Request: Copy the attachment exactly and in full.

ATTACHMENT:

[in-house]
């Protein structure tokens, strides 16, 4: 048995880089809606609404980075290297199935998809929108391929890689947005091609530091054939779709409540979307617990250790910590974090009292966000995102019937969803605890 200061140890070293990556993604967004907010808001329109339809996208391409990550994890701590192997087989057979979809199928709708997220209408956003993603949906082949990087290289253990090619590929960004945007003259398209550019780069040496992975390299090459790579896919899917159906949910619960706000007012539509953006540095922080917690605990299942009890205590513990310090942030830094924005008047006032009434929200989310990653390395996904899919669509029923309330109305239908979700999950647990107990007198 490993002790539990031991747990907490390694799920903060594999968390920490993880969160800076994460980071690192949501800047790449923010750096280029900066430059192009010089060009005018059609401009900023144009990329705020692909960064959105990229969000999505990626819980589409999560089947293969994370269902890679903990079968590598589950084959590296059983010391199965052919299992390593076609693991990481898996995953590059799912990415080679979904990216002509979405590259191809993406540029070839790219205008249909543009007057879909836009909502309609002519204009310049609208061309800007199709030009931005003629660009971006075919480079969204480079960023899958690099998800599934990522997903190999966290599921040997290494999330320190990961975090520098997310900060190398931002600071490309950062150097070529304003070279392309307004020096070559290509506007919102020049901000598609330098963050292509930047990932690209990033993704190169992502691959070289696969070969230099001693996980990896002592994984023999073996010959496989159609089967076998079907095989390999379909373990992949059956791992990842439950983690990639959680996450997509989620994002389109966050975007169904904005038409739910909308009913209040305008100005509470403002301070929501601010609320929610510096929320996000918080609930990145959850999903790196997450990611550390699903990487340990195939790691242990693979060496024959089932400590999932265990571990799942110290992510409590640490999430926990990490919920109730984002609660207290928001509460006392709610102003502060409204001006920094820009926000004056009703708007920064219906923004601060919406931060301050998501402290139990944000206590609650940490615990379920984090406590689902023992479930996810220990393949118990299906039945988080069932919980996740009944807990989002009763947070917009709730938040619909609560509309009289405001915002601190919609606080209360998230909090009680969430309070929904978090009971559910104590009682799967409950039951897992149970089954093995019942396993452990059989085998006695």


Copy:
[in-house]
């Protein structure tokens, strides 16, 4: 048995880089809606609404980075290297199935998809929108391929890689947005091609530091054939779709409540979307617990250790910590974090009292966000995102019937969803605890 200061140890070293990556993604967004907010808001329109339809996208391409990550994890701590192997087989057979979809199928709708997220209408956003993603949906082949990087290289253990090619590929960004945007003259398209550019780069040496992975390299090459790579896919899917159906949910619960706000007012539509953006540095922080917690605990299942009890205590513990310090942030830094924005008047006032009434929200989310990653390395996904899919669509029923309330109305239908979700999950647990107990007198 490993002790539990031991747990907490390694799920903060594999968390920490993880969160800076994460980071690192949501800047790449923010750096280029900066430059192009010089060009005018059609401009900023144009990329705020692909960064959105990229969000999505990626819980589409999560089947293969994370269902890679903990079968590598589950084959590296059983010391199965052919299992390593076609693991990481898996995953590059799912990415080679979904990216002509979405590259191809993406540029070839790219205008249909543009007057879909836009909502309609002519204009310049609208061309800007199709030009931005003629660009971006075919480079969204480079960023899958690099998800599934990522997903190999966290599921040997290494999330320190990961975090520098997310900060190398931002600071490309950062150097070529304003070279392309307004020096070559290509506007919102020049901000598609330098963050292509930047990932690209990033993704190169992502691959070289696969070969230099001693996980990896002592994984023999073996010959496989159609089967076998079907095989390999379909373990992949059956791992990842439950983690990639959680996450997509989620994002389109966050975007169904904005038409739910909308009913209040305008100005509470403002301070929501601010609320929610510096929320996000918080609930990145959850999903790196997450990611550390699903990487340990195939790691242990693979060496024959089932400590999932265990571990799942110290992510409590640490999430926990990490919920109730984002609660207290928001509460006392709610102003502060409204001006920094820009926000004056009703708007920064219906923004601060919406931060301050998501402290139990944000206590609650940490615990379920984090406590689902023992479930996810220990393949118990299906039945988080069932919980996740009944807990989002009763947070917009709730938040619909609560509309009289405001915002601190919609606080209360998230909090009680969430309070929904978090009971559910104590009682799967409950039951897992149970089954093995019942396993452990059989085998006695």